Why is SQL Azure and Index Fragmentation a Bad Combination?
I’ve been thinking through and experimenting a bit more with some of the concepts in SQL Azure – specifically I was considering the impact of fragmentation on both the storage (in terms of the storage limit) as well as the maintenance. This is not a new issue, DBA’s face fragmentation regularly and can deal with it in a variety of ways, but with SQL Azure the problem looks magnified by a lack of tools and working space. Whilst looking into this, I then realised that there is an unfortunate consequence of not knowing how much data space your index is actually using.
Each table in SQL Azure has to have a clustered index if data is going to be inserted into it and clustered indexes can suffer from fragmentation if chosen poorly. The combination of SQL Azure and the time-honoured fragmentation provides three consequences about it, fragmentation:
- will occur and you have no way in which to measure it due to the lack of DMV support.
- will create wasted space within your space allocation limit.
- will reduce your performance.
You could work it out if you knew how much space you had actually used vs. what the size of the data held is, but we are unable to measure either of those values. If you have chosen the data compression option on the index then even those values would not give you a fragmentation ratio.
This leaves us with a situation in which you can not know how much you are fragmented, meaning:
- You schedule a regular index rebuild.
- Hope SQL Azure performs index rebuilds for you.
I’m not aware of SQL Azure doing this for you – and you do not have SQL Agent facilities either.
So this seems very wrong, the concept of SQL Azure is to take away a lot of the implementation details and hassle from the subscriber – DR and failover is handled etc. But there looks to be as gap in which certain items such as fragmentation is falling – I have not seen any documentation saying SQL Azure handles it (but there could be some hidden somewhere and I hope there is!) and neither are you given the right tools in which to program and handle it yourself.
What happens when you hit that size limit?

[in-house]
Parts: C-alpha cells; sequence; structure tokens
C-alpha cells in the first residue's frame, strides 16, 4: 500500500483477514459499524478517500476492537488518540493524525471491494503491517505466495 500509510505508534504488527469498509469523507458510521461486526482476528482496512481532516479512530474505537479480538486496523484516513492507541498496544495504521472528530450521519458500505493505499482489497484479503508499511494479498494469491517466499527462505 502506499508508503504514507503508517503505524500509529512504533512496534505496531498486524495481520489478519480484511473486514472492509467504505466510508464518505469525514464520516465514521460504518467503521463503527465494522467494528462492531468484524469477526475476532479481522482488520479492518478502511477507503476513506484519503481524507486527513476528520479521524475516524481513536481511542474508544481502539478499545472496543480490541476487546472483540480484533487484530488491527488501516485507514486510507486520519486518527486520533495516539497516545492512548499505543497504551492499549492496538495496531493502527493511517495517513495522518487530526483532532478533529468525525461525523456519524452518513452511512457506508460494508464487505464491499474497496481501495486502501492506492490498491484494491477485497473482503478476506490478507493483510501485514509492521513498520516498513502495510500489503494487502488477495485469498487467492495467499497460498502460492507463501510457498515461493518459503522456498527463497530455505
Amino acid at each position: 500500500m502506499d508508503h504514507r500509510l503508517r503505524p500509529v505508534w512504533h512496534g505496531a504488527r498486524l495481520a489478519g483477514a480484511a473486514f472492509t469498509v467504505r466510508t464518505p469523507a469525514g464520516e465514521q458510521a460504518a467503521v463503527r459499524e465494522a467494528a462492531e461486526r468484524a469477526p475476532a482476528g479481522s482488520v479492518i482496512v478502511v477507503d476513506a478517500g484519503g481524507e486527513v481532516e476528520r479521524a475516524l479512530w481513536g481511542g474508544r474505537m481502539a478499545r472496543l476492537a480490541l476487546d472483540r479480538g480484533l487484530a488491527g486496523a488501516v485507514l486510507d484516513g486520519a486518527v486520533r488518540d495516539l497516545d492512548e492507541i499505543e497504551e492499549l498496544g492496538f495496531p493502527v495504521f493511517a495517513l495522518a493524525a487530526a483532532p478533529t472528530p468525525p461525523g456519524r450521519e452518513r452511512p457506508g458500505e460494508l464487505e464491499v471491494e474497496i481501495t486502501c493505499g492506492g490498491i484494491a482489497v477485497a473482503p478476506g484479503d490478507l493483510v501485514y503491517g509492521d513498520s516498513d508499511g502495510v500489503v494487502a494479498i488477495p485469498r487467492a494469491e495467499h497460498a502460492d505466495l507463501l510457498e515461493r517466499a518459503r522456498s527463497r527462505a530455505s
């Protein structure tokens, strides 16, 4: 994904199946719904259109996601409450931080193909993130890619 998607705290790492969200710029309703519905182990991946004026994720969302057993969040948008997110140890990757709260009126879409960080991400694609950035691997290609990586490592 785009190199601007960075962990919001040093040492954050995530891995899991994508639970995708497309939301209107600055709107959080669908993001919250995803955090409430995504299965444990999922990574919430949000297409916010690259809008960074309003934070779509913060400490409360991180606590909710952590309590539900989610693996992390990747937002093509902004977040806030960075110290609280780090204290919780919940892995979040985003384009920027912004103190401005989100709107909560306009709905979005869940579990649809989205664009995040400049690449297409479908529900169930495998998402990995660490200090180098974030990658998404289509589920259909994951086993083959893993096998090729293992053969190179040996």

Msg 40544, Level 20, State 5, Line 1 The database has reached its size quota. Partition or delete data, drop indexes, or consult the documentation for possible resolutions. Code: 524289
That took a lot of time to get to, (SQL Azure is not fast), but was generated using a simple example that would also demonstrate fragmentation.
Create Table fragtest ( id uniqueidentifier primary key clustered, padding char(3000) )
Very simple stuff, deliberately using a clustered key on a GUID to cause a decent level of fragmentation, and also using the padding fixed with character field to ensure 2 rows per page only, maximising the page splits.
insert into fragtest values (newid(), replicate('a',1000)) go 200000
Because of the randomness of the newid() function, the level of fragmentation is not predictable but will certainly occur – in my test I hit the wall on 196,403 records and failed with an out of space message.
Given the 2 rows per page and the number of rows, with ~0% fragmentation the data should be able ~767Mb – that is considerably short of 1 Gb – so there is a significant level of fragmentation in there wasting space, about 23% of it. If you include the 2k per page being wasted by the awkward row size then the actual raw data stored is roughly ~60% of the overall size allowing for row overheads etc.
So there are two important points from this contrived example:
- You can lose significant space from bad design.
- Doing this backs you into a corner that you will not be able to get out of – this is the worst part.
How are you cornered? well, try work out how to get out of the situation and defrag the clustered index / free up the space, you could:
- Attempt an index rebuild.
- Try to rebuild it with SORT_IN_TEMP.
- Drop the index.
- Delete data.
The first three fail, the SORT_IN_TEMP is not supported and would not of rescued the situation either since you have no working space in which to write the newly sorted rows prior to removing the old ones. So do you really want to delete data? I don’t think we can consider that an option for now.
This all seems like a ‘rock’ and a ‘hard place’; whilst SQL Azure can support these data quantities, it seems prudent that you never consider actually going close to them at all – and that you equally are going to find it difficult to understand if you are close to them, since there is no way of measuring the fragmentation. The alternative is that you manually rebuild indexes on a regular basis to control fragmentation, but then enough free space is going to have to be left to allow you to rebuild your largest index without running out of space – reducing your data capacity significantly.
The corner is not entirely closed off, the way out of the corner would be to create another SQL Azure database within my account and select the data from database1.fragtest to database2.fragtest and then drop the original table and transfer it back – not ideal but it would work in an emergency.
I think the key is to design to make sure you do not have to face this issue; keep your data quantities very much under the SQL Azure size limits, and watch for the potential of tables being larger than the remaining space and preventing an re-indexing from occurring.
Interested to know your thoughts on this one, and what other consequences of being close to the limit will come out.